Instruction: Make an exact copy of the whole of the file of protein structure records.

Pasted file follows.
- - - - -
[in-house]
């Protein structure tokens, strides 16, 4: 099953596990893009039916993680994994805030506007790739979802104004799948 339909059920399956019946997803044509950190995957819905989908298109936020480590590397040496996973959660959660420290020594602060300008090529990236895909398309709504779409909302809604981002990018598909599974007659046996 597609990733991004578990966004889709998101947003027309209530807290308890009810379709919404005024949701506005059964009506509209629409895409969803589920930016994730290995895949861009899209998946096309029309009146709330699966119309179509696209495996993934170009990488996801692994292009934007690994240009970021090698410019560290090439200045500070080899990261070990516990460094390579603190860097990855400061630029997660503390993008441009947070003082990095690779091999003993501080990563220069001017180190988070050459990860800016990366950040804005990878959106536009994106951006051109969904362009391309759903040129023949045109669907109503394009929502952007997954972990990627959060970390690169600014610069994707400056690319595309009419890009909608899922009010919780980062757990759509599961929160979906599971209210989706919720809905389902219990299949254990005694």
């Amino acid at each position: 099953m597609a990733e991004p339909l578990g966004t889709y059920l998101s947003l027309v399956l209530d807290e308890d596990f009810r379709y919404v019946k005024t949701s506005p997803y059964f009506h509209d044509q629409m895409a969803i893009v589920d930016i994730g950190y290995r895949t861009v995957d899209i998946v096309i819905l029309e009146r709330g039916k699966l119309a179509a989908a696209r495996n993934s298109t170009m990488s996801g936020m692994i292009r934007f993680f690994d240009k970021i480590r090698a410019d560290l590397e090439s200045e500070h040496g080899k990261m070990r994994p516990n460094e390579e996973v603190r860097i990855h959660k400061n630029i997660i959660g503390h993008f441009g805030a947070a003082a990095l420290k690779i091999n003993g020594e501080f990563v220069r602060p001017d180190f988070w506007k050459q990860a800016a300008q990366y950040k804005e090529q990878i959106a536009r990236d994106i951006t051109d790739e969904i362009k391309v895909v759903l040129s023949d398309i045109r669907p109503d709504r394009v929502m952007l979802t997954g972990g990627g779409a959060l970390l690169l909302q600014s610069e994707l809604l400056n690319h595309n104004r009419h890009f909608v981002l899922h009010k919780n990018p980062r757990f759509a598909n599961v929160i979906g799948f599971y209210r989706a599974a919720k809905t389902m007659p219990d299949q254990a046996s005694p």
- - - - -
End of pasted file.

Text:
[in-house]
């Protein structure tokens, strides 16, 4: 099953596990893009039916993680994994805030506007790739979802104004799948 339909059920399956019946997803044509950190995957819905989908298109936020480590590397040496996973959660959660420290020594602060300008090529990236895909398309709504779409909302809604981002990018598909599974007659046996 597609990733991004578990966004889709998101947003027309209530807290308890009810379709919404005024949701506005059964009506509209629409895409969803589920930016994730290995895949861009899209998946096309029309009146709330699966119309179509696209495996993934170009990488996801692994292009934007690994240009970021090698410019560290090439200045500070080899990261070990516990460094390579603190860097990855400061630029997660503390993008441009947070003082990095690779091999003993501080990563220069001017180190988070050459990860800016990366950040804005990878959106536009994106951006051109969904362009391309759903040129023949045109669907109503394009929502952007997954972990990627959060970390690169600014610069994707400056690319595309009419890009909608899922009010919780980062757990759509599961929160979906599971209210989706919720809905389902219990299949254990005694």
């Amino acid at each position: 099953m597609a990733e991004p339909l578990g966004t889709y059920l998101s947003l027309v399956l209530d807290e308890d596990f009810r379709y919404v019946k005024t949701s506005p997803y059964f009506h509209d044509q629409m895409a969803i893009v589920d930016i994730g950190y290995r895949t861009v995957d899209i998946v096309i819905l029309e009146r709330g039916k699966l119309a179509a989908a696209r495996n993934s298109t170009m990488s996801g936020m692994i292009r934007f993680f690994d240009k970021i480590r090698a410019d560290l590397e090439s200045e500070h040496g080899k990261m070990r994994p516990n460094e390579e996973v603190r860097i990855h959660k400061n630029i997660i959660g503390h993008f441009g805030a947070a003082a990095l420290k690779i091999n003993g020594e501080f990563v220069r602060p001017d180190f988070w506007k050459q990860a800016a300008q990366y950040k804005e090529q990878i959106a536009r990236d994106i951006t051109d790739e969904i362009k391309v895909v759903l040129s023949d398309i045109r669907p109503d709504r394009v929502m952007l979802t997954g972990g990627g779409a959060l970390l690169l909302q600014s610069e994707l809604l400056n690319h595309n104004r009419h890009f909608v981002l899922h009010k919780n990018p980062r757990f759509a598909n599961v929160i979906g799948f599971y209210r989706a599974a919720k809905t389902m007659p219990d299949q254990a046996s005694p």